More Tips on How to Increase Your Motivation

Featured photo credit: Cam Adams via unsplash.com

Reference

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Shwetha Sivaraman

Entrepreneur, Self-Awareness Coach, and a Podcaster at Being Meraklis

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Last Updated on July 22, 2021

How To Stay Motivated As You Build Your Business

How To Stay Motivated As You Build Your Business

Remember the day you launched your own business? You had spent months or years developing your idea. You may have sacrificed a steady job to become the master of your professional destiny. Having entrepreneur motivation was easy, natural, and energizing in the beginning.

So, why are you struggling to stay motivated now when you need it most? Your business, after all, isn’t going to build itself.

Nearly everything in life experiences cycles. The solar system, hormones, your washing machine—and yes, even motivation. Movement is inherent in cycles. If you stop moving, your business simply grinds to a halt, and you may find yourself looking for a job after all.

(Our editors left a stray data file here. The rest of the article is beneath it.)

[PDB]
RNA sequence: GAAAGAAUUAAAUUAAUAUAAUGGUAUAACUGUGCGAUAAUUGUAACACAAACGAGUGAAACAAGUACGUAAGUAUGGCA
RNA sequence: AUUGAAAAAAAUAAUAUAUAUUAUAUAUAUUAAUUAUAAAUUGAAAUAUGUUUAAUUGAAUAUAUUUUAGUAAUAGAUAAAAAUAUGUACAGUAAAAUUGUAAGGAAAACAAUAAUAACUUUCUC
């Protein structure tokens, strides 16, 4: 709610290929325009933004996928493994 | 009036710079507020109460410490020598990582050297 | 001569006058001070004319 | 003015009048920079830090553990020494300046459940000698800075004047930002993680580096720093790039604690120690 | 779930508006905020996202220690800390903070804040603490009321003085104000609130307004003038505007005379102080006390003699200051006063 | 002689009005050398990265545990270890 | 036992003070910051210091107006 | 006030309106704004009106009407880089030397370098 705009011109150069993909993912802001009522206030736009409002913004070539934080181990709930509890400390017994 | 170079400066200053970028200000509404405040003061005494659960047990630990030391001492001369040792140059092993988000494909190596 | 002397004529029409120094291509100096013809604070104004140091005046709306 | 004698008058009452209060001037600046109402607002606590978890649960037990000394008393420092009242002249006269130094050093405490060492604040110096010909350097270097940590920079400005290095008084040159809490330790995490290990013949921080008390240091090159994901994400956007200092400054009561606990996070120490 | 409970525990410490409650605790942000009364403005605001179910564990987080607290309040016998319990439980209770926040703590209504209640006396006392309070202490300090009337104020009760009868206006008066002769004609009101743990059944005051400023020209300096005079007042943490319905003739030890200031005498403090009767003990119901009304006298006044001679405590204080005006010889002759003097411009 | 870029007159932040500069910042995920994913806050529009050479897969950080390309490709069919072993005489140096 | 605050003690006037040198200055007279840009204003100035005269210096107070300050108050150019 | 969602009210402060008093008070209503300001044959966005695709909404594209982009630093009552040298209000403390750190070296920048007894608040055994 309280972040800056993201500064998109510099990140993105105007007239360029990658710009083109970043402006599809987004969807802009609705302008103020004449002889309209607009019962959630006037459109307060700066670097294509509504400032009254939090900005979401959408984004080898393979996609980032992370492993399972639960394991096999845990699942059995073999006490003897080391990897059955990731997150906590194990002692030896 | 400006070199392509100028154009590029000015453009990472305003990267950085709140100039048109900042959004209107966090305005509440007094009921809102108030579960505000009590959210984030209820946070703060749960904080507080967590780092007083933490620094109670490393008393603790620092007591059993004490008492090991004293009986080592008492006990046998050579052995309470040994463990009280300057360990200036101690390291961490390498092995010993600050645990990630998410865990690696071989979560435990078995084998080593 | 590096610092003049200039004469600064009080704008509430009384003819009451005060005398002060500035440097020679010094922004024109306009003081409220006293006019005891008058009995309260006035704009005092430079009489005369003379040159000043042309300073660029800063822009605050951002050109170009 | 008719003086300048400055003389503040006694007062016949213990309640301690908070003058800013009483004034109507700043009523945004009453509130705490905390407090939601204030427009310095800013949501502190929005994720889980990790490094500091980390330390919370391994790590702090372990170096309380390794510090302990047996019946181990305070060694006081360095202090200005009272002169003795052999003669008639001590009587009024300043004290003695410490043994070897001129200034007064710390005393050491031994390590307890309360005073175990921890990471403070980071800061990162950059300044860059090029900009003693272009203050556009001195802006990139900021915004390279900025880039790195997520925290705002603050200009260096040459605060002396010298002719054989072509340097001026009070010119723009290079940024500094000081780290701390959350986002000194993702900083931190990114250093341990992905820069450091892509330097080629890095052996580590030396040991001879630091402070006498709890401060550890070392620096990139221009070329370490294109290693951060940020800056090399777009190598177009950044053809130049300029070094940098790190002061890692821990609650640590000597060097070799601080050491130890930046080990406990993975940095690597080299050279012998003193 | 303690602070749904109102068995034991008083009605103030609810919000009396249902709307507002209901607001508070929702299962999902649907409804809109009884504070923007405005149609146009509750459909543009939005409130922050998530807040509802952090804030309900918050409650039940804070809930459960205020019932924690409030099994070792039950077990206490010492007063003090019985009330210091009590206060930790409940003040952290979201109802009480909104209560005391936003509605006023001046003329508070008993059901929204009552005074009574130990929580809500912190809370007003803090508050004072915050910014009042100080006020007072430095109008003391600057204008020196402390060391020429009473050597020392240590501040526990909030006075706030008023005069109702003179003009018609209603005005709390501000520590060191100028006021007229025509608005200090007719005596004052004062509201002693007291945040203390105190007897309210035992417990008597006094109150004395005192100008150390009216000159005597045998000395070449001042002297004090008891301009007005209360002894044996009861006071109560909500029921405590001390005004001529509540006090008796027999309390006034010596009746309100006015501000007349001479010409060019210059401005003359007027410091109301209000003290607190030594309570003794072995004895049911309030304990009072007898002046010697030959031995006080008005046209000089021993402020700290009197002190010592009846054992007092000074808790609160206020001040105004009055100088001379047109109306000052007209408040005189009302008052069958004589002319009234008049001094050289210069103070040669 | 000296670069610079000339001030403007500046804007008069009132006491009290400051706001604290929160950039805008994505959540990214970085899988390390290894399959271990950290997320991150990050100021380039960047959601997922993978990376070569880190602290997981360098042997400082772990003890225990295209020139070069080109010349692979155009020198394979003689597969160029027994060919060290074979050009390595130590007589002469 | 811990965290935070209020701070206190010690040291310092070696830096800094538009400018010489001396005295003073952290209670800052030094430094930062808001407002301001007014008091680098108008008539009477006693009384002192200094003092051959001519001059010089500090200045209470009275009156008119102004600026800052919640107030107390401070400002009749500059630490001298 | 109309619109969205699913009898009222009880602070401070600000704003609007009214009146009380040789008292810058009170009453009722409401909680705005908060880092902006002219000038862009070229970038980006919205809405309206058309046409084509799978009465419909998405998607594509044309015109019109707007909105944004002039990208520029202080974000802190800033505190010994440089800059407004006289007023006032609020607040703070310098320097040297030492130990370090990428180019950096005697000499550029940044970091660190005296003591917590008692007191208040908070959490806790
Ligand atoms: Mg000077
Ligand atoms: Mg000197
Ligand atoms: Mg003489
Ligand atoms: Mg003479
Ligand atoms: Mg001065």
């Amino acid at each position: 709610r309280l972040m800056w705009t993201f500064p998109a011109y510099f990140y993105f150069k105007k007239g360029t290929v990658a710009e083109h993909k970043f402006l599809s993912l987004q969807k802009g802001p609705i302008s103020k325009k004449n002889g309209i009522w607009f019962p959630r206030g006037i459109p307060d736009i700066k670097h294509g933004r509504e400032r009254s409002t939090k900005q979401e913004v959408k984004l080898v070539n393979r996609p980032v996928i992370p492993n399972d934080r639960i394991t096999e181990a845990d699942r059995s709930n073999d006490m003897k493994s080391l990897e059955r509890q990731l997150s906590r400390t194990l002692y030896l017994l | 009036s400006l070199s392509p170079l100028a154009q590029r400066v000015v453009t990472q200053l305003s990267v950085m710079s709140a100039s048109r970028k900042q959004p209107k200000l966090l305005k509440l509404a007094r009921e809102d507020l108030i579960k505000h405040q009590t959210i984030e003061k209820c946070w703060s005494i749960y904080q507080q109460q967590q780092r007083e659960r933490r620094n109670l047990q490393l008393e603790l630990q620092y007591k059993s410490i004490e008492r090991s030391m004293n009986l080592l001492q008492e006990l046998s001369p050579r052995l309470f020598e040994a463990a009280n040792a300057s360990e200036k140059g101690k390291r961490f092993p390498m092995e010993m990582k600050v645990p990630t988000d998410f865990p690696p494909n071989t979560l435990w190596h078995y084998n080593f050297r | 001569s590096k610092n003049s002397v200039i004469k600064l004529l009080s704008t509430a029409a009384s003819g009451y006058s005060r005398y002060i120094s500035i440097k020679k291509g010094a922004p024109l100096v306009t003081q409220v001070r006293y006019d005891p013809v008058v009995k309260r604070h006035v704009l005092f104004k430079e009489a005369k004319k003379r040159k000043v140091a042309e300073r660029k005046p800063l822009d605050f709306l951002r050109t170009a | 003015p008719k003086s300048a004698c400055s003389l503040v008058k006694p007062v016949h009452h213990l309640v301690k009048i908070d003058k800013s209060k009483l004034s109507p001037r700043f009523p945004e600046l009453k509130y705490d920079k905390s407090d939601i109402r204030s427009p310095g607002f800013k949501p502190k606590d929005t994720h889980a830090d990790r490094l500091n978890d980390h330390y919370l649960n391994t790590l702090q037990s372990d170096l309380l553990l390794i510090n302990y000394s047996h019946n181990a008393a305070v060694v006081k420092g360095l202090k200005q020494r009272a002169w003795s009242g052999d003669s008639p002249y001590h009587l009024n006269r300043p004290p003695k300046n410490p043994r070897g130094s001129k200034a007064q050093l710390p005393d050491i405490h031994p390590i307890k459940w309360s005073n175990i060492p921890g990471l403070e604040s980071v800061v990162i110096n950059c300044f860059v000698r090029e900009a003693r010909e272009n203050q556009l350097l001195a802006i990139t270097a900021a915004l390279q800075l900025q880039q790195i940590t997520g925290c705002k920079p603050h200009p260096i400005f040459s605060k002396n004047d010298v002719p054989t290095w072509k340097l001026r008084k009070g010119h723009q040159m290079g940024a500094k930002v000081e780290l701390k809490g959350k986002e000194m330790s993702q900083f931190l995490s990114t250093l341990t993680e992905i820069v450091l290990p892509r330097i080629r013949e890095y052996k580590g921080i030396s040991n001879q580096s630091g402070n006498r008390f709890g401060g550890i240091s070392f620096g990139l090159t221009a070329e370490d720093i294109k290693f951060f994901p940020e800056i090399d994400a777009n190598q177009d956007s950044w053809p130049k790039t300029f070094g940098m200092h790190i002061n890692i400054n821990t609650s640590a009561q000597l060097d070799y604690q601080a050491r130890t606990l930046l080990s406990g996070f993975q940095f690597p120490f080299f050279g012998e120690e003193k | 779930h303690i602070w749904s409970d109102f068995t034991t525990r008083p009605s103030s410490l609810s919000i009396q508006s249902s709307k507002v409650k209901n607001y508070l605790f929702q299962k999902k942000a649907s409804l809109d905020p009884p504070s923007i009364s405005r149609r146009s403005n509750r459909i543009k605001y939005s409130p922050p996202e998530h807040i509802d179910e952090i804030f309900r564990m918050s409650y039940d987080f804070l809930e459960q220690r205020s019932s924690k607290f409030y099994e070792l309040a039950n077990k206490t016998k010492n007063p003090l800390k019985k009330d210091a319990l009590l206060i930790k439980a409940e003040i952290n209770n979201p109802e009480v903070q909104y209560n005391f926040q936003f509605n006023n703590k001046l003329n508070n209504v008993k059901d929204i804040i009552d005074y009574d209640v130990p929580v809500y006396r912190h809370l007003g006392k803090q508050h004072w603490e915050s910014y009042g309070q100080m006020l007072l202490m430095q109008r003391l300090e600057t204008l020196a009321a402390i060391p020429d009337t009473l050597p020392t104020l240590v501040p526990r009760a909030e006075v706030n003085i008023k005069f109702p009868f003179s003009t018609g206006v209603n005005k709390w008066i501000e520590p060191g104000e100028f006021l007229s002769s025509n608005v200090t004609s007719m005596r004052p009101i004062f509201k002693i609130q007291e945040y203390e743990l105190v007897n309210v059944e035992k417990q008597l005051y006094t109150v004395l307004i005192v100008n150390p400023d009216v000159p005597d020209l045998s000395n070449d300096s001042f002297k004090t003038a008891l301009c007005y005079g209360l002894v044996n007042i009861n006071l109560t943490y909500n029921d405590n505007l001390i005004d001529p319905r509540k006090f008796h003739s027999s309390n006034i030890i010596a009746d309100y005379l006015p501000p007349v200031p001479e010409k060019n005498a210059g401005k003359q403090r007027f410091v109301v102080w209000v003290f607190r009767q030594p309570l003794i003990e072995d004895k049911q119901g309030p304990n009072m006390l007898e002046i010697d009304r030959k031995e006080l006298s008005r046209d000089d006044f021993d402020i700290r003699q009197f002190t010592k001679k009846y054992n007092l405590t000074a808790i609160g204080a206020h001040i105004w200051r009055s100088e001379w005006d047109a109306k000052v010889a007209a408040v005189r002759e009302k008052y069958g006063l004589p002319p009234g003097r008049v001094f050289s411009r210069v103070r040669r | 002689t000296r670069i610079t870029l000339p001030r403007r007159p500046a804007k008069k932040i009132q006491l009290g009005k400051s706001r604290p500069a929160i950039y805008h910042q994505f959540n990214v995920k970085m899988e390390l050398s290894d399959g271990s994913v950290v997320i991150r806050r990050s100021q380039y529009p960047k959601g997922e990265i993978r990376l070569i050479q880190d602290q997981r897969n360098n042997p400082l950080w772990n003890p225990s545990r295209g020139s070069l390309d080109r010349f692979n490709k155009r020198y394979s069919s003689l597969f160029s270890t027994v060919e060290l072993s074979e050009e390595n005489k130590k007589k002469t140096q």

The mere threat of stagnation should be enough to get your entrepreneur motivation mojo back online. If that’s not enough, here are eight ways you can stay motivated as you build your business.

1. Recognize That Business Motivation Doesn’t Last on Its Own

Ironically, the first step in staying motivated is realizing that motivation doesn’t last—at least not without some effort. Think of the verbs associated with motivation, such as “incite,” “stimulate,” and “inspire.” They all speak to elevating something low.

Highs and lows, ebbs and flows, are all cyclical. There are days when you have so much you want to accomplish that you won’t have the hours. On others, you may struggle to even get dressed. As does every aspect of your business, motivation requires constant care and feeding. So, don’t despair during those times you feel bottomed out. Recall the almost manic thrill you get when your entrepreneur motivation seems to be unstoppable and concentrate on recapturing it.

Motivation neither just happens nor lasts. It takes focus, drive, and a conscious effort. When it lags, roll up your sleeves, choose a task, and get back to the business-building at hand.